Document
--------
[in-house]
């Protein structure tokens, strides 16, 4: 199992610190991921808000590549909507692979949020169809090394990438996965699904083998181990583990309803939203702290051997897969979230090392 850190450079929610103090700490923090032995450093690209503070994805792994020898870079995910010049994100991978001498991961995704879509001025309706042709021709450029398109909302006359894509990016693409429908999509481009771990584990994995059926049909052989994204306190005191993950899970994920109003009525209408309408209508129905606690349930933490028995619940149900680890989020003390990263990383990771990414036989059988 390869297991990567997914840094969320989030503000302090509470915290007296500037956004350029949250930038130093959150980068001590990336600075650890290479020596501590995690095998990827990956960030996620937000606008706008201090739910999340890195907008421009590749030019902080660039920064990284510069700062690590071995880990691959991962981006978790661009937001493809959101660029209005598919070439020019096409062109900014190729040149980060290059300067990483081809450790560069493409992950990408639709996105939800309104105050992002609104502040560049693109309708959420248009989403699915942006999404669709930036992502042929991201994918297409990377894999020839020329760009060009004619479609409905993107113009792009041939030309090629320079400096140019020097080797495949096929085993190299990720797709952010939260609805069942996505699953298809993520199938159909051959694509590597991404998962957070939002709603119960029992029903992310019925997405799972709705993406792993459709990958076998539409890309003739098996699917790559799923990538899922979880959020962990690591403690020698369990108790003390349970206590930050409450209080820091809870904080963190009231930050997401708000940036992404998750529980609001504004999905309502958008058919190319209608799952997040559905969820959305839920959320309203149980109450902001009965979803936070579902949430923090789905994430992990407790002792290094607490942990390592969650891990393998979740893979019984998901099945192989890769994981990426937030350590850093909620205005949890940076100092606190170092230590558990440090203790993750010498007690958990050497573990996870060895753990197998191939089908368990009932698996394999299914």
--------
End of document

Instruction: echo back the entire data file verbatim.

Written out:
[in-house]
């Protein structure tokens, strides 16, 4: 199992610190991921808000590549909507692979949020169809090394990438996965699904083998181990583990309803939203702290051997897969979230090392 850190450079929610103090700490923090032995450093690209503070994805792994020898870079995910010049994100991978001498991961995704879509001025309706042709021709450029398109909302006359894509990016693409429908999509481009771990584990994995059926049909052989994204306190005191993950899970994920109003009525209408309408209508129905606690349930933490028995619940149900680890989020003390990263990383990771990414036989059988 390869297991990567997914840094969320989030503000302090509470915290007296500037956004350029949250930038130093959150980068001590990336600075650890290479020596501590995690095998990827990956960030996620937000606008706008201090739910999340890195907008421009590749030019902080660039920064990284510069700062690590071995880990691959991962981006978790661009937001493809959101660029209005598919070439020019096409062109900014190729040149980060290059300067990483081809450790560069493409992950990408639709996105939800309104105050992002609104502040560049693109309708959420248009989403699915942006999404669709930036992502042929991201994918297409990377894999020839020329760009060009004619479609409905993107113009792009041939030309090629320079400096140019020097080797495949096929085993190299990720797709952010939260609805069942996505699953298809993520199938159909051959694509590597991404998962957070939002709603119960029992029903992310019925997405799972709705993406792993459709990958076998539409890309003739098996699917790559799923990538899922979880959020962990690591403690020698369990108790003390349970206590930050409450209080820091809870904080963190009231930050997401708000940036992404998750529980609001504004999905309502958008058919190319209608799952997040559905969820959305839920959320309203149980109450902001009965979803936070579902949430923090789905994430992990407790002792290094607490942990390592969650891990393998979740893979019984998901099945192989890769994981990426937030350590850093909620205005949890940076100092606190170092230590558990440090203790993750010498007690958990050497573990996870060895753990197998191939089908368990009932698996394999299914």